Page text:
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Missions Discipleship

Promise Made, Promise Kept: Joshua 1:9

“Haven’t I commanded you; be strong and courageous? Do not be afraid or discouraged, for the Lord your God is with you wherever you go.” —Joshua 1:9 (CSB)


When reading through the first chapter of the book of Joshua, it is easy to imagine what an exciting time it must have been for the people of God.

After forty years of wandering in the wilderness, the Israelites were about to cross over the Jordan, into the land promised to them by God. He tells Joshua, “I have given you every place where the sole of your foot treads, just as I promised Moses” (Joshua 1:3 CSB).

Israel would finally have a place to call their own, a land that would essentially give them security, identity, purpose, and life. More importantly, it would be God placing His people into a land that would make His name great. This was not only the fulfillment of the promise God made to Moses, but this was also God fulfilling the promise He made to Abraham.

However, while there may have been some anticipation and excitement, we can only imagine that there was also a sense of fear as well. Part of that fear may have come from the fact that the one who had been their leader and advocate was no longer with them.

“After the death of Moses, the Lord’s servant, the Lord spoke to Joshua son of Nun, Moses’s assistant: ‘Moses my servant is dead’” (Joshua 1:1–2a). The man whom God had chosen to lead His people out of captivity, the high priest who had stood before God on behalf of the Israelites, the one who was to lead them into the Promised Land was now dead.

Furthermore, the land that was promised to the Israelites was not vacant. The land was filled with other nations who were not so willing to hand over their land, and according to ten of the twelve spies sent out by Moses, these other nations were filled with giants (Numbers 13). The Israelites may not have felt as strong or courageous as they once did when their mighty leader Moses was there to lead them.


God tells Joshua three times to be “strong and courageous.” In verse 6, He says, “Be strong and courageous, for you will distribute the land I swore to their ancestors to give them as an inheritance.”

The Lord was reminding Joshua that He was fulfilling the promise to Moses through Joshua. All Joshua needed to do was to place his faith in who God is and what He promised to do.

The second time God tells Joshua to be “strong and courageous” is in verse 7, “Above all, be strong and very courageous to observe carefully the whole instruction my servant Moses commanded you. Do not turn from it to the right or the left, so that you will have success wherever you go.”

Notice he uses the words, “Above all” at the beginning and then he challenges Joshua and the Israelites to, “be strong and very courageous to observe carefully the whole instruction my servant Moses commanded you.” It was the Word of God that Joshua was to read, understand, and obey. If the Israelites were to be successful when they crossed over the Jordan, it would be because they were faithful to God’s word and instructions.

Finally, the Lord tells Joshua in verse 9, “Haven’t I commanded you: be strong and courageous? Do not be afraid or discouraged, for the Lord your God is with you wherever you go.” Not only had God given the Israelites the land, but He also promised that He would be with them as they crossed over.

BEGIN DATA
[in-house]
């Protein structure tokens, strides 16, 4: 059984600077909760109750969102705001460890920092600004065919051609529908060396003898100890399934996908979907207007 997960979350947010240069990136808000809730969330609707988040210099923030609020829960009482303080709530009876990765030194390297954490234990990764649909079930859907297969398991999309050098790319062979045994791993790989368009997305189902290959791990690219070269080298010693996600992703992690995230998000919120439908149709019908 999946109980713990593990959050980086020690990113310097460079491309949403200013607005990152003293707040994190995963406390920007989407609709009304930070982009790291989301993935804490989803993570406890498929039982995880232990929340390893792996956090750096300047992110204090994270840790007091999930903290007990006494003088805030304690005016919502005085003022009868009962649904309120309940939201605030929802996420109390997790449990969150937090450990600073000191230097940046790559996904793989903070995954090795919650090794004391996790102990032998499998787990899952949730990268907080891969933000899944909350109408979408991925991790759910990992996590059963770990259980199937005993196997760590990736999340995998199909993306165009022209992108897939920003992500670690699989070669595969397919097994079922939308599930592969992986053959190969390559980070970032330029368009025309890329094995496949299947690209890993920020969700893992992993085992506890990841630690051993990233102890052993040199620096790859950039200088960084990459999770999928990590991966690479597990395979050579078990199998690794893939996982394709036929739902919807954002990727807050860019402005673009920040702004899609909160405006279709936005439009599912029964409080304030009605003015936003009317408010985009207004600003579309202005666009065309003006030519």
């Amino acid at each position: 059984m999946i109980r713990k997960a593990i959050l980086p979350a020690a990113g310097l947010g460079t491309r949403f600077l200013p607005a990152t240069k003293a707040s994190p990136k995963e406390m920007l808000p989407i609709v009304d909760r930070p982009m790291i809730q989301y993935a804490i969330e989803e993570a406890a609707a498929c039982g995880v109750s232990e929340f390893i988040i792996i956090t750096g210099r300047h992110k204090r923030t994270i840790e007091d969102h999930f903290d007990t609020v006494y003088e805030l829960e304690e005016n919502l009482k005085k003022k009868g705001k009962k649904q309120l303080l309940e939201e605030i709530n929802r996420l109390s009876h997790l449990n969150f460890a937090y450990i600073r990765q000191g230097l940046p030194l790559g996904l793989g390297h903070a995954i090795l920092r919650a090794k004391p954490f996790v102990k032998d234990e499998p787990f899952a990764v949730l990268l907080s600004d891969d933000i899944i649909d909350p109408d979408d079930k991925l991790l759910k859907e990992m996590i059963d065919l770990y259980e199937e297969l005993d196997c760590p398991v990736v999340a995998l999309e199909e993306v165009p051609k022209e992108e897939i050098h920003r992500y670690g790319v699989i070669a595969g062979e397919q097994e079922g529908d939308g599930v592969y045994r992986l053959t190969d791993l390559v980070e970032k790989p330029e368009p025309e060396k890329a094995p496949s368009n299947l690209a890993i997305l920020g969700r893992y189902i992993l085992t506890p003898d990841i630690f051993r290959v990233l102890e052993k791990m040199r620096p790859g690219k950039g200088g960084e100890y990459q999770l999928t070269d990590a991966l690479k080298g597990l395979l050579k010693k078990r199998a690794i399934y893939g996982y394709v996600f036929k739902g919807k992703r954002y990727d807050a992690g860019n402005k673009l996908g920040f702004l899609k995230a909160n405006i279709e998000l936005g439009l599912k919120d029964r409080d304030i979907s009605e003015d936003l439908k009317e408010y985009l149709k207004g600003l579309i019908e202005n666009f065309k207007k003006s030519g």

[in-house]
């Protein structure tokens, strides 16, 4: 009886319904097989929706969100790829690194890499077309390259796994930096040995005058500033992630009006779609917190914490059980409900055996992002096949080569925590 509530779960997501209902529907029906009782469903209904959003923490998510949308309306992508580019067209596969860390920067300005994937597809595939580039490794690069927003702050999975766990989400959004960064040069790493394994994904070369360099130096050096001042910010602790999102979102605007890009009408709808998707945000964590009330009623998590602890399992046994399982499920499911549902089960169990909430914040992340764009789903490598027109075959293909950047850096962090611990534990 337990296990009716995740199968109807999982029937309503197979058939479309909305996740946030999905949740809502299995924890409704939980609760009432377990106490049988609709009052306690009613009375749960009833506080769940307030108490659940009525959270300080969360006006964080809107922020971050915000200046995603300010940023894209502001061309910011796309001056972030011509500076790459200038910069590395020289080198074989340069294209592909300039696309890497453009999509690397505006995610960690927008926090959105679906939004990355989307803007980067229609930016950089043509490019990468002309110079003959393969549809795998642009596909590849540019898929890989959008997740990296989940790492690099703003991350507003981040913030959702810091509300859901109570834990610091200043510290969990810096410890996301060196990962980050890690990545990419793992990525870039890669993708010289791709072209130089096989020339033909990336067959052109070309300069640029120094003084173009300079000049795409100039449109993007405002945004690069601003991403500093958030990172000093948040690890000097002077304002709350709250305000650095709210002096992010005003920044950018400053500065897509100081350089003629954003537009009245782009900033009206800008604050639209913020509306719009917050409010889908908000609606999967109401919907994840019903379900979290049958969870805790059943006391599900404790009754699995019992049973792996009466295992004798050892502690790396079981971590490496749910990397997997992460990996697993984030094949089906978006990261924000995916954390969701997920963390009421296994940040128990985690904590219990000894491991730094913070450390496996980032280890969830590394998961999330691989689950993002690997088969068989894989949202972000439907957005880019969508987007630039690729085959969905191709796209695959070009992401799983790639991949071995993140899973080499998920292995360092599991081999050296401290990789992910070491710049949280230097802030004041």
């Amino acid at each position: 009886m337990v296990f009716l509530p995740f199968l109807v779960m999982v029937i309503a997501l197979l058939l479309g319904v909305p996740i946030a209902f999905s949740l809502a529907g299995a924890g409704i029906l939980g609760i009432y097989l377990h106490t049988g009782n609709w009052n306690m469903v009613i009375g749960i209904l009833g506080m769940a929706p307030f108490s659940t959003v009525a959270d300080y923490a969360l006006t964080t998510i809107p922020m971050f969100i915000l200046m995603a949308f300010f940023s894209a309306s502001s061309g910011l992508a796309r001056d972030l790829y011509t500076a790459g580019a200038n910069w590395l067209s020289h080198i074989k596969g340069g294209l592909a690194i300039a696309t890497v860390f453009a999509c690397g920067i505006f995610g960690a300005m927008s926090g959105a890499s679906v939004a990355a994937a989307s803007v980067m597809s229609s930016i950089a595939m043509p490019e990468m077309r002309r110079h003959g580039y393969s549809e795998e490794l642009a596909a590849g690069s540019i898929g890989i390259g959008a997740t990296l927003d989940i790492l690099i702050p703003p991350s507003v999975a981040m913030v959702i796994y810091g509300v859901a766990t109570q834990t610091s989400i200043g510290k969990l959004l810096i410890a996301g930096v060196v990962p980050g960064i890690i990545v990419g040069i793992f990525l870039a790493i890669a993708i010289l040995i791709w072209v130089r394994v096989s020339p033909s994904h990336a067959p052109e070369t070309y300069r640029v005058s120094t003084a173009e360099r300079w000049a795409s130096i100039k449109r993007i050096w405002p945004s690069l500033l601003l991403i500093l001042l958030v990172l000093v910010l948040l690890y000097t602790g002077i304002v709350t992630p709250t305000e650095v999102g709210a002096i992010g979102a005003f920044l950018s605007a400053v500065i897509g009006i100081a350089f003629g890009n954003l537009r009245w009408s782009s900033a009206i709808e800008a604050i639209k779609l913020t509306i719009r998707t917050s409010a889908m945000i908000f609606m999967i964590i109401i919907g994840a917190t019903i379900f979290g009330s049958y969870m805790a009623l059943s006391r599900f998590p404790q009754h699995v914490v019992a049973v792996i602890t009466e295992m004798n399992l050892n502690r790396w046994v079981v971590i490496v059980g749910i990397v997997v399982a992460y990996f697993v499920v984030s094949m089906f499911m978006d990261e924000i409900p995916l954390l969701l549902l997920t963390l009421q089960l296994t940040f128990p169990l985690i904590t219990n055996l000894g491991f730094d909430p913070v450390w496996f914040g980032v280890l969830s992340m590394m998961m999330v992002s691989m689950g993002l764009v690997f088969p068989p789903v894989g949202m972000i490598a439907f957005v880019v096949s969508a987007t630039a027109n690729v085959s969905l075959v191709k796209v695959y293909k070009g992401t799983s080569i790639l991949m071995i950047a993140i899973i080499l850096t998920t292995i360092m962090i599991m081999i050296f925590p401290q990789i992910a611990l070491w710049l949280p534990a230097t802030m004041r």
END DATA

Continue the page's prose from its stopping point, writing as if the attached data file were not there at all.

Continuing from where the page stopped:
Although Joshua was a great leader, and the mantle of Moses was upon his shoulders, Joshua was just a man. God gave Israel something that was more valuable than a great leader. God gave Himself to Israel. His instruction to Israel was “be strong and courageous” because I gave this land to you, I have instructed you, and I will always be with you.


When I hear the words, “be strong and courageous,” I often think of those epic films where the hero wins the battle and gets the girl, or the team who overcame incredible obstacles wins the championship. I remember watching movies like that and being inspired to be and do something incredible.

However, unlike those movies, the reality is that my faithfulness is not always epic. There are many times when I am not strong or courageous, but rather fearful and discouraged by my lack of faith and struggle with sin. Just like the Israelites, I am prone to wander. This is the reason why it is important to understand the story of Israel crossing into the Promised Land. It is about God being faithful in keeping His covenant even when the Israelites were not faithful, nor would they be faithful in the future. God is the hero in the story.

Joshua, whose name happens to mean, “Yahweh saves,” points to the Grace of God, Jesus, and the Gospel. When we are not strong and courageous, we can look to Jesus and trust that God ultimately fulfilled the new covenant through Him keeping the law perfectly (Romans 8:3–4) and applying that righteousness to us. When we are discouraged and fearful, we can hold on to that same promise that God gave the Israelites. He will never leave us nor forsake us.

The crossing into the Promised Land was not based on Joshua’s great leadership or military skills. It was because God is faithful. Take heart, we can be strong and courageous; not because of our faithfulness to God, but because of God’s faithfulness to us. Soli deo gloria.

Lee Dymond lives in Hoover, Alabama, with his wife Holly and his two daughters: Caroline and Anna. He currently serves as the Missions Pastor at Hunter Street Baptist Church in Hoover. He formerly served as a State Missionary/Baptist Campus Minister Auburn University at Montgomery.